Have you written for anthologies before? How does it differ from writing a novel? I’ve written short stories before and had a few published, but I’ve never been part of an anthology or tried to write to someone else’s direction. I found it quite liberating in a way, because I didn’t have to come up with the actual premise; I merely had to decide how to interpret it, and that was the fun part. Also, I was well within my comfort zone with the genre of HEROIKA. I really enjoyed it and would definitely do it again.

Writing for an anthology differs from writing a novel in that you (obviously!) have constraints on your final word count. This means that although your story must still have a clear plot and structure, you must condense the action and be sharp and concise. I think that writing a successful short story is a separate art form from writing a novel, and both art forms must be learned and practiced in order to get them right. Often, writers are better at one form than the other — it’s rare to find someone equally skilled at both. They do exist, of course, and I would love to think I could eventually be thought of as a writer who can produce shorts as enjoyable as my novels. Time will tell!

Are you a plotter or a pantser? I’m definitely a panster, which is why I’m not sure if I’ll ever make a really good short story writer. I believe that careful planning is much more important in a short story, whereas I really like to get my teeth into an idea and simply let my pen and imagination hold hands and run away with each other. I dislike putting constraints on my characters, my emotions, or my dialogue as I write, and prefer to just scribble down what comes into my head. Then, once I feel comfortable that I have something worth working on, I will edit and hone and cut and edit some more to make my ramblings into some kind of sense. When I first began writing my Artesans of Albia series, I had no idea what I was doing. I’d never written a novel before (much less an entire series!) and had no intention of showing it to anyone or trying to get it published. That idea came much later, after I’d summoned the courage to let someone read it and been told I ought to offer it to a publisher. The ideas for the series came thick and fast while I was writing, too fast, sometimes, for me to get them down. Nothing was planned, nothing thought out, and if I got stuck I only had to go dog walking or let my mind wander for the solution to pop into my head. I found it kind of scary —that feeling of being taken over by something I had no control over. Scary and wonderful and exciting all at once. I doubt I’d get those feelings were I to try to plan a novel, so I guess I’ll just have to wait an see if it ever happens again!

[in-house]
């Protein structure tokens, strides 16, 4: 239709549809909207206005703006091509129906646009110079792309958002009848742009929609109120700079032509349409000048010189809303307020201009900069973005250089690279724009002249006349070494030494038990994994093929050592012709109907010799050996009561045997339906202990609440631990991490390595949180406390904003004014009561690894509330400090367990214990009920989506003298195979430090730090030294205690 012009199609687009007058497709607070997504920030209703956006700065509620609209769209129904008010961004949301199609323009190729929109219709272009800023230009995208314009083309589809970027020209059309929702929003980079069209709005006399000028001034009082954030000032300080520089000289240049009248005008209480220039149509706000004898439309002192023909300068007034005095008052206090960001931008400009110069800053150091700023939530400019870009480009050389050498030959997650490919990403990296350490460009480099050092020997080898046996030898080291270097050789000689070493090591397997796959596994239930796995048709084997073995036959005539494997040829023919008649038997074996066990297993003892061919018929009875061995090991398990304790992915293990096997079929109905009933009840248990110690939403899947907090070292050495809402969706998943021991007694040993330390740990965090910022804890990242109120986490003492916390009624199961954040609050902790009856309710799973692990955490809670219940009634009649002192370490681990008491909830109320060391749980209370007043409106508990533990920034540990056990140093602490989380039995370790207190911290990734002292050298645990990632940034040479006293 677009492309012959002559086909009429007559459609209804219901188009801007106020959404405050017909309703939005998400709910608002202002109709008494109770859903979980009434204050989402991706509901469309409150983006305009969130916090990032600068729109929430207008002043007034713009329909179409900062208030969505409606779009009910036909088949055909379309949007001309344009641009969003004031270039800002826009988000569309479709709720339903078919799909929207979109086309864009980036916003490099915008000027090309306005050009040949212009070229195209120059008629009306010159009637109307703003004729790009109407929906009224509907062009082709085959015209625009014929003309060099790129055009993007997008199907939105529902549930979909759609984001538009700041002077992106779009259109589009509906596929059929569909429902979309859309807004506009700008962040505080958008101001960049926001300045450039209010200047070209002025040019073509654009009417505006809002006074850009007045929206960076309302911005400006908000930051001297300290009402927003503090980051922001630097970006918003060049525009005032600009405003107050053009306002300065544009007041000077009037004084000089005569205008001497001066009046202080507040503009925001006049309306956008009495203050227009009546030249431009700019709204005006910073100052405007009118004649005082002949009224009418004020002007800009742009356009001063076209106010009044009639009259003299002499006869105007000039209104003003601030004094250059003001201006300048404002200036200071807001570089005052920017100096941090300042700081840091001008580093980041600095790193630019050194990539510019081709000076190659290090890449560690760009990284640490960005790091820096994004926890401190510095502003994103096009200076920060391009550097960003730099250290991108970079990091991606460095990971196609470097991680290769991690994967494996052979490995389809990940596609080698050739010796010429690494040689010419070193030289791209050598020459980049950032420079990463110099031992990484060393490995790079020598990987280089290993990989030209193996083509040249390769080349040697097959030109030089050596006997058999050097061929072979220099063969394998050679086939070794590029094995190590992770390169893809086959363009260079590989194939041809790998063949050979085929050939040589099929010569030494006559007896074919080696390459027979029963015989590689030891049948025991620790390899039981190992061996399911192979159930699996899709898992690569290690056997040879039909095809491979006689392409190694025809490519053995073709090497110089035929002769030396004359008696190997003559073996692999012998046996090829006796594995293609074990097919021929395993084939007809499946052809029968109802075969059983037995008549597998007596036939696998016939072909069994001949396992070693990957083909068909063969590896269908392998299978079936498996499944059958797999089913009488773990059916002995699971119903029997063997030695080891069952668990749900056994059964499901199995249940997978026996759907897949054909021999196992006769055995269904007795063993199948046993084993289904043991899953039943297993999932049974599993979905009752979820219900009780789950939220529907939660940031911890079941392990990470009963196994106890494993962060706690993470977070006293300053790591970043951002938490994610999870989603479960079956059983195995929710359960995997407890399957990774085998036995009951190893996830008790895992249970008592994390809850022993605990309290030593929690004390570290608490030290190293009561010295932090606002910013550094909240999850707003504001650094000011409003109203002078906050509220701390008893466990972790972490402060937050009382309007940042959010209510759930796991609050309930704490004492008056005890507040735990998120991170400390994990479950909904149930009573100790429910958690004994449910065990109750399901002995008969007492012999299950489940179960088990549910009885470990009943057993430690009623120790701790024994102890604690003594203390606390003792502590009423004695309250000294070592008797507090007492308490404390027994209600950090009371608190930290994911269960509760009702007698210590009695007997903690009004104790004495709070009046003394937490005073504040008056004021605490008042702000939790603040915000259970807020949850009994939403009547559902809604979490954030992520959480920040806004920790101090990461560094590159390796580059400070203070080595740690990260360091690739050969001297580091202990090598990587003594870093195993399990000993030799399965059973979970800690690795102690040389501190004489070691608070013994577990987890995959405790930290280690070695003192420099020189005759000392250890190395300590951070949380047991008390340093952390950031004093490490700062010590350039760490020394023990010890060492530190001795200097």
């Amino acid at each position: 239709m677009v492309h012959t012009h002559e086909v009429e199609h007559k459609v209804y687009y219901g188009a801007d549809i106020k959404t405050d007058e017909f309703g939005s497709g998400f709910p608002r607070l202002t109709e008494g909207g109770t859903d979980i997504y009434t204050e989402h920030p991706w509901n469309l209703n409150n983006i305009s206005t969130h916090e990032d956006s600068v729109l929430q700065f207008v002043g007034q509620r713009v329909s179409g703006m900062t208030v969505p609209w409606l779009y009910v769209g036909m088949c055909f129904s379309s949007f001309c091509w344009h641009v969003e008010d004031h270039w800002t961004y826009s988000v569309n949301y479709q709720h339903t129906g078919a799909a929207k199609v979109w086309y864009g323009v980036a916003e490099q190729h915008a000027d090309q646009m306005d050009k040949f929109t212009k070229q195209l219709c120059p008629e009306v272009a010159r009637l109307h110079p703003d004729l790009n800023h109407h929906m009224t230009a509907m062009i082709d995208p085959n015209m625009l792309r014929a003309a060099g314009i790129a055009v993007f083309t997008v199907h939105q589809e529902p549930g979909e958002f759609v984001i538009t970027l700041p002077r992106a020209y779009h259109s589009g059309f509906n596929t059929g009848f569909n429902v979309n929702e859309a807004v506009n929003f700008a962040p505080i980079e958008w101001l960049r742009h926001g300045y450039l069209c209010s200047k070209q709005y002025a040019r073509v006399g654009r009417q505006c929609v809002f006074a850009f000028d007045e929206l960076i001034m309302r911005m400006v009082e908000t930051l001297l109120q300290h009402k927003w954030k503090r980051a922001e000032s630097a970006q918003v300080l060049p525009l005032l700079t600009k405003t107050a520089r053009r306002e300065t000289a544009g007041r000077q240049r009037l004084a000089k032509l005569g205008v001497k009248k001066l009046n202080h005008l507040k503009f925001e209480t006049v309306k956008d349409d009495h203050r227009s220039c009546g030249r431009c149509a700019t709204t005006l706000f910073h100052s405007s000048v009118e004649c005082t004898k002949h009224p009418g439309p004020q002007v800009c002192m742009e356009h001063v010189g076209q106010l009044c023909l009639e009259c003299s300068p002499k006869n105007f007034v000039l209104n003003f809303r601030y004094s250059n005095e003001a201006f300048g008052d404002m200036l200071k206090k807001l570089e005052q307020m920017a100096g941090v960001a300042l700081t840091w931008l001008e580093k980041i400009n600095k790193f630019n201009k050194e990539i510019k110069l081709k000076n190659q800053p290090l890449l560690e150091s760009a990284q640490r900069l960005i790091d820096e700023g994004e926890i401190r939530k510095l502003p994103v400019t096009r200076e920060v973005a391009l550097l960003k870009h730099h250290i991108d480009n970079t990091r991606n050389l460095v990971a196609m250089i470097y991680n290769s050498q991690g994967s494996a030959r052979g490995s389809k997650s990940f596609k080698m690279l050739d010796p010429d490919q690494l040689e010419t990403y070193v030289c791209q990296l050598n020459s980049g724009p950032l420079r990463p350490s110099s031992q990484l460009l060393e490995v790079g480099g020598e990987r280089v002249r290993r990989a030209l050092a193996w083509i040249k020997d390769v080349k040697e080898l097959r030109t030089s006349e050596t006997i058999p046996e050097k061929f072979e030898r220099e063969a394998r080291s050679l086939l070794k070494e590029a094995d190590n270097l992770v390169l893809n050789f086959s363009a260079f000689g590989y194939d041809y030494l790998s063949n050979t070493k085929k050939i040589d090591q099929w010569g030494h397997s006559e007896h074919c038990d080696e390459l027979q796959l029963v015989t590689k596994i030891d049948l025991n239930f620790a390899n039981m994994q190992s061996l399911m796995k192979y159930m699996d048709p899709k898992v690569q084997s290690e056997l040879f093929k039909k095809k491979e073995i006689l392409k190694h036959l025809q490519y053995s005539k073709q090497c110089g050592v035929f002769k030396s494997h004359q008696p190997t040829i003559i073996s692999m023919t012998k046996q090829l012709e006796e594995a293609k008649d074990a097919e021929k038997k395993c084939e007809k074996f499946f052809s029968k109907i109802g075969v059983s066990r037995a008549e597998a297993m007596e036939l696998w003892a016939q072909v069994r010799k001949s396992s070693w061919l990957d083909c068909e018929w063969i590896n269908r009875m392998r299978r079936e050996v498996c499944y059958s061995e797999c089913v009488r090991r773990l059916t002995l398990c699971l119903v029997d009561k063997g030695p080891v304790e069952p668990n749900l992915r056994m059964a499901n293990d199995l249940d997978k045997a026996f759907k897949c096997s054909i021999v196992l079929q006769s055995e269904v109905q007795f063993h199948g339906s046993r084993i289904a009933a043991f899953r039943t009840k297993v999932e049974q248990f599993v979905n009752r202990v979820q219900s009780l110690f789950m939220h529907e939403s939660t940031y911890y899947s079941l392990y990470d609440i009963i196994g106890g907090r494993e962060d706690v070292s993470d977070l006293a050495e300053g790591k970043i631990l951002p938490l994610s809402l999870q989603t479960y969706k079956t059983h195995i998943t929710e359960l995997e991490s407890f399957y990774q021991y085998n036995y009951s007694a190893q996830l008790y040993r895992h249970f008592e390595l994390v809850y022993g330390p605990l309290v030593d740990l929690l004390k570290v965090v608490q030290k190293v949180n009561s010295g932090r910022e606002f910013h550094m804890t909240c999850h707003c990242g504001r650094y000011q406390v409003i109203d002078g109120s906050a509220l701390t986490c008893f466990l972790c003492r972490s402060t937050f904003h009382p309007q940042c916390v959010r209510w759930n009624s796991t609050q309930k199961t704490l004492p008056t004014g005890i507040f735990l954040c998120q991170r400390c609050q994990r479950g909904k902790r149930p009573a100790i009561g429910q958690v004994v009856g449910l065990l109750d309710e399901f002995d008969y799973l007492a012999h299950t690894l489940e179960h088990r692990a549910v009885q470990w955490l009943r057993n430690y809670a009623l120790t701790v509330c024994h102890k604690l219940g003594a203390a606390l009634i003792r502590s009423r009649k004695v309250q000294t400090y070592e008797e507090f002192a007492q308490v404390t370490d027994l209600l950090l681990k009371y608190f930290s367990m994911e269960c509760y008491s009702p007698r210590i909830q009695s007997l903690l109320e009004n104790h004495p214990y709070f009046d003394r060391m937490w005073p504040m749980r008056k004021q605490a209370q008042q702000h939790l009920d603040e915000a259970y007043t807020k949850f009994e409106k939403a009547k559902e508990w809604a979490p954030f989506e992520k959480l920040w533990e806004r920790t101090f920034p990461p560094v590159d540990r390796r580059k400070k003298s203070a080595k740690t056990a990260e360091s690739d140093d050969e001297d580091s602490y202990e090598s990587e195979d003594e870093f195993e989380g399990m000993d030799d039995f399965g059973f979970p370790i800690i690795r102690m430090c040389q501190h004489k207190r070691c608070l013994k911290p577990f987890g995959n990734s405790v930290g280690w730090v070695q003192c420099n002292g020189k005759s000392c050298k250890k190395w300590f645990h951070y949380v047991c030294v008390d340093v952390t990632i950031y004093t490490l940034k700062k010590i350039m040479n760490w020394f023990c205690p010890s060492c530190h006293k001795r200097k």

Tell us one unusual fact about yourself. I don’t like rainbows. Actually, I’m not too happy about anything odd in the sky. Weird clouds and colors freak me out, especially when we lived in Italy and wind-blown Saharan sand turned the sky and air blood-red for a day. I hardly went outdoors, it was so spooky!

Tidbit:

Recipe: Dragú with wyrmicelli pasta.

Ingredients:

A good quality cooking oil

1lb extremely lean, minced dragon meat

1 red onion

1 garlic clove (the softneck variety ‘silverdragonskin’ is best)

1 carrot (‘drakeheart’ has good color and flavor)

1 celery stick

Handful of mushrooms (black dragonback are best, if you can get them)

Half a pint of meat stock

Tomatoes

One large glass of warm, spiced dragon blood

Large pinch of Artemisia dracunculus

Pinch of salt.

Fresh wyrmicelli pasta

Method:

Heat the oil, add the dragon meat and cook until brown. Add the onion and garlic, fry for 3 minutes. Add the carrot and celery. Add the mushrooms and Artemisia dracunculus, then add the stock. Once mixed, stir in the glass of spiced dragon blood. Bring to boil and simmer on low heat for 2 hours, stirring occasionally.

Cook the wyrmicelli until nicely al dente. Turn onto a plate and top with the dragú mix. Sprinkle with gorgon zola cheese and enjoy!

Author website/blog: http://www.caspeace.com   http://www.peacewrites.blogspot.co.uk

Twitter: @CasPeace1

Facebook: https://www.facebook.com/cas.peace   https://www.facebook.com/artesansofalbia?ref=hl

Goodreads: https://www.goodreads.com/author/show/4180597.Cas_Peace

Amazon page: http://www.amazon.com/Cas-Peace/e/B0098KMASI

Fantasy….it’s everywhere – part 2 – St George and the Dragon

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Following on from my previous post about the pervasiveness of fantasy I have been thinking about this a lot. I am British, and Britain has a very rich heritage of myth and folklore; we have dragons, we have knights who slay them, we have mythical kings and magic swords, we have monsters inhabiting Scottish Lochs, we have fairies, pixies and ghosts aplenty, we have heroes and antiheroes.  Yet many people scoff at fantasy, thinking it is simply elves, dwarves or similar; a genre read by geeks and nerds. Well yes, in part it is, but fantasy and folklore have been with us from the dawn of time in one form or another.

Let’s look at one of the best known English myths – that of St George and the Dragon.